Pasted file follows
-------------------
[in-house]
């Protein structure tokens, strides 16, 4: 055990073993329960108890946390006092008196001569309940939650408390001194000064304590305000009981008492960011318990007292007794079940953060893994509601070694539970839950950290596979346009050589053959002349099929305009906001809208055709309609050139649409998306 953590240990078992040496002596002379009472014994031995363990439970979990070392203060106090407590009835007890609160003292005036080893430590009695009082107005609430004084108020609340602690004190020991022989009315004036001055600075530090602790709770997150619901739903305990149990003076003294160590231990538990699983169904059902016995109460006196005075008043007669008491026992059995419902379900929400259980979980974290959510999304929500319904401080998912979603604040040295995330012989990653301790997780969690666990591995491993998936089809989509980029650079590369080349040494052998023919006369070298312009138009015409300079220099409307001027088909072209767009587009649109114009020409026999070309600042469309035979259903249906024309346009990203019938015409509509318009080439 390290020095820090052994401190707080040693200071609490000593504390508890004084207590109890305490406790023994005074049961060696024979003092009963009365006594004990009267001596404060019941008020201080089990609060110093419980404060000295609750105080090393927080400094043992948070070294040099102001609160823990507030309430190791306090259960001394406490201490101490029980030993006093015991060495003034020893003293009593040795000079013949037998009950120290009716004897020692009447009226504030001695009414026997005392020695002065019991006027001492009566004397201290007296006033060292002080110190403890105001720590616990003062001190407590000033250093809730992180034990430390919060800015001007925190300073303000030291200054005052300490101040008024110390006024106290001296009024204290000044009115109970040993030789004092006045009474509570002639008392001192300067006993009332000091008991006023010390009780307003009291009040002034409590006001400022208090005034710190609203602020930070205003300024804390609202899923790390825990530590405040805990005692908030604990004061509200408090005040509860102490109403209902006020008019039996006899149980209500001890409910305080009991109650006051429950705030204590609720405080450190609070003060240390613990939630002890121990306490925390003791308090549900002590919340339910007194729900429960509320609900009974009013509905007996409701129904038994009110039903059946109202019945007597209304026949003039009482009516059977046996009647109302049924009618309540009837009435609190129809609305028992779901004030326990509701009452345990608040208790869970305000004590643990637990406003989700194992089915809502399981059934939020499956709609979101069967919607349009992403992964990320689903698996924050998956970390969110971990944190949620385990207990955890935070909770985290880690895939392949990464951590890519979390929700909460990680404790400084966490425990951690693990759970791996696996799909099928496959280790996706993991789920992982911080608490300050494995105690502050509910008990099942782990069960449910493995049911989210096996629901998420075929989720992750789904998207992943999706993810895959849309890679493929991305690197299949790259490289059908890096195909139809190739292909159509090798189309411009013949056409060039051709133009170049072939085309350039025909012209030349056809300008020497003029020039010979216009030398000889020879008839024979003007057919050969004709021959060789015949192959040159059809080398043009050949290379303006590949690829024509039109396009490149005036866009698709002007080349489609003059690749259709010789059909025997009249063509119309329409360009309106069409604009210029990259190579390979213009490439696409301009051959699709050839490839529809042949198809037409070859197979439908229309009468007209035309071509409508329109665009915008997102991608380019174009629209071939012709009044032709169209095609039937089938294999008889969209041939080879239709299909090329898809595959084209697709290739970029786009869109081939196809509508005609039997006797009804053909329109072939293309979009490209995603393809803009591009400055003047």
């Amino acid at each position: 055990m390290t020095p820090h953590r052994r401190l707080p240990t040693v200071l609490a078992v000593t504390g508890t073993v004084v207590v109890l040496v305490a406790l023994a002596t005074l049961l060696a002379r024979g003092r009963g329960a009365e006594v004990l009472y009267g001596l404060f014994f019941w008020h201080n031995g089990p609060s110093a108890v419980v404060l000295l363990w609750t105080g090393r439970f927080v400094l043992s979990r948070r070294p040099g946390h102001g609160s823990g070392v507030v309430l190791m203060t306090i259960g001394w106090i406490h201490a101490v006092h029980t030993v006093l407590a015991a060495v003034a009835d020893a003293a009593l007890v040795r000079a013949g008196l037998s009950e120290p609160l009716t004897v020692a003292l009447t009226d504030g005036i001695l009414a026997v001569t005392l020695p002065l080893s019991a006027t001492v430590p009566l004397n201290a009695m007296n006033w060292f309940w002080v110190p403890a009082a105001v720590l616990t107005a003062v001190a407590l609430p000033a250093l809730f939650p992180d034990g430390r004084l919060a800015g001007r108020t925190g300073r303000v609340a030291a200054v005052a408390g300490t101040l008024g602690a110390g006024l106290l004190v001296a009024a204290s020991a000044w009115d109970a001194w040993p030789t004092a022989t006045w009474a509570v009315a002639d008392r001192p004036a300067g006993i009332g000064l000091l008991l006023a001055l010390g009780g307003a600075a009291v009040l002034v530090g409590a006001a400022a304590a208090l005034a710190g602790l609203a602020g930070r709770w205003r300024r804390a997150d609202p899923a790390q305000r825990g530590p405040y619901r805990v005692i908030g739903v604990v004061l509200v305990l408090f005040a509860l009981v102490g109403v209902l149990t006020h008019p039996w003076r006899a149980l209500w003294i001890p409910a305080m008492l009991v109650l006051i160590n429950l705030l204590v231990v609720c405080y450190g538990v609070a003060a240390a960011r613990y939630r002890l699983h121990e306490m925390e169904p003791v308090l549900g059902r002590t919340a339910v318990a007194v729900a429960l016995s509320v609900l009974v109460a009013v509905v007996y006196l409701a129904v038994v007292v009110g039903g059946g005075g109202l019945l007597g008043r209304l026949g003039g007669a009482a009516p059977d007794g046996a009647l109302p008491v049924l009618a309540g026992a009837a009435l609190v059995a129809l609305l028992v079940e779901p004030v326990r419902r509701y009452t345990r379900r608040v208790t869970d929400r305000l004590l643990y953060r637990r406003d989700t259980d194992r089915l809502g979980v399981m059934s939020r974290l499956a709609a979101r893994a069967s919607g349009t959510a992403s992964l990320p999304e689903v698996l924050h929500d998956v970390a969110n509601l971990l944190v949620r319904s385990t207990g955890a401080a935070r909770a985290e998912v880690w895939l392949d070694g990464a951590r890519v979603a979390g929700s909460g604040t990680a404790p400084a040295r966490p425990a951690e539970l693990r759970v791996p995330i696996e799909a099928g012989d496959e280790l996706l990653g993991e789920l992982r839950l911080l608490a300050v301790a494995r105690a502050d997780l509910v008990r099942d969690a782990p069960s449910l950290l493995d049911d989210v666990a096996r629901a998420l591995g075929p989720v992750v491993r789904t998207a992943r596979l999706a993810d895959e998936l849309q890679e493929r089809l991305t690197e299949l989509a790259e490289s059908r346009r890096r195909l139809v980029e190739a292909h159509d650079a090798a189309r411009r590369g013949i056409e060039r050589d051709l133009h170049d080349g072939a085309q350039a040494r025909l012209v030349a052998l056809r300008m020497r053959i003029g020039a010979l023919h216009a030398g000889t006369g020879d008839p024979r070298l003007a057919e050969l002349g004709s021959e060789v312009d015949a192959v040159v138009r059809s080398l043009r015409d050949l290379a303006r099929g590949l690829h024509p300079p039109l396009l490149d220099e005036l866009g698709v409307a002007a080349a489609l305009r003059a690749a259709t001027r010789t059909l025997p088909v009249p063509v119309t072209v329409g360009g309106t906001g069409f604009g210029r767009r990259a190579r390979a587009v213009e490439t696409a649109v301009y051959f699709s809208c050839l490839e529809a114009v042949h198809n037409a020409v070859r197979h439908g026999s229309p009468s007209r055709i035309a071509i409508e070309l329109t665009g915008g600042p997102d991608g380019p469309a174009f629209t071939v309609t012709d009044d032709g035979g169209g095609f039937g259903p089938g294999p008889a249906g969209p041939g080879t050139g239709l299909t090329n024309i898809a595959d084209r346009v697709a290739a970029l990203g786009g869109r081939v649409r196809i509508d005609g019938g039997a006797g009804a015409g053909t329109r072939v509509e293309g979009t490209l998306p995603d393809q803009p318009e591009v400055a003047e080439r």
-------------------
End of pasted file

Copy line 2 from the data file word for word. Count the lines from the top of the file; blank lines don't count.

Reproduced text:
């Protein structure tokens, strides 16, 4: 055990073993329960108890946390006092008196001569309940939650408390001194000064304590305000009981008492960011318990007292007794079940953060893994509601070694539970839950950290596979346009050589053959002349099929305009906001809208055709309609050139649409998306 953590240990078992040496002596002379009472014994031995363990439970979990070392203060106090407590009835007890609160003292005036080893430590009695009082107005609430004084108020609340602690004190020991022989009315004036001055600075530090602790709770997150619901739903305990149990003076003294160590231990538990699983169904059902016995109460006196005075008043007669008491026992059995419902379900929400259980979980974290959510999304929500319904401080998912979603604040040295995330012989990653301790997780969690666990591995491993998936089809989509980029650079590369080349040494052998023919006369070298312009138009015409300079220099409307001027088909072209767009587009649109114009020409026999070309600042469309035979259903249906024309346009990203019938015409509509318009080439 390290020095820090052994401190707080040693200071609490000593504390508890004084207590109890305490406790023994005074049961060696024979003092009963009365006594004990009267001596404060019941008020201080089990609060110093419980404060000295609750105080090393927080400094043992948070070294040099102001609160823990507030309430190791306090259960001394406490201490101490029980030993006093015991060495003034020893003293009593040795000079013949037998009950120290009716004897020692009447009226504030001695009414026997005392020695002065019991006027001492009566004397201290007296006033060292002080110190403890105001720590616990003062001190407590000033250093809730992180034990430390919060800015001007925190300073303000030291200054005052300490101040008024110390006024106290001296009024204290000044009115109970040993030789004092006045009474509570002639008392001192300067006993009332000091008991006023010390009780307003009291009040002034409590006001400022208090005034710190609203602020930070205003300024804390609202899923790390825990530590405040805990005692908030604990004061509200408090005040509860102490109403209902006020008019039996006899149980209500001890409910305080009991109650006051429950705030204590609720405080450190609070003060240390613990939630002890121990306490925390003791308090549900002590919340339910007194729900429960509320609900009974009013509905007996409701129904038994009110039903059946109202019945007597209304026949003039009482009516059977046996009647109302049924009618309540009837009435609190129809609305028992779901004030326990509701009452345990608040208790869970305000004590643990637990406003989700194992089915809502399981059934939020499956709609979101069967919607349009992403992964990320689903698996924050998956970390969110971990944190949620385990207990955890935070909770985290880690895939392949990464951590890519979390929700909460990680404790400084966490425990951690693990759970791996696996799909099928496959280790996706993991789920992982911080608490300050494995105690502050509910008990099942782990069960449910493995049911989210096996629901998420075929989720992750789904998207992943999706993810895959849309890679493929991305690197299949790259490289059908890096195909139809190739292909159509090798189309411009013949056409060039051709133009170049072939085309350039025909012209030349056809300008020497003029020039010979216009030398000889020879008839024979003007057919050969004709021959060789015949192959040159059809080398043009050949290379303006590949690829024509039109396009490149005036866009698709002007080349489609003059690749259709010789059909025997009249063509119309329409360009309106069409604009210029990259190579390979213009490439696409301009051959699709050839490839529809042949198809037409070859197979439908229309009468007209035309071509409508329109665009915008997102991608380019174009629209071939012709009044032709169209095609039937089938294999008889969209041939080879239709299909090329898809595959084209697709290739970029786009869109081939196809509508005609039997006797009804053909329109072939293309979009490209995603393809803009591009400055003047």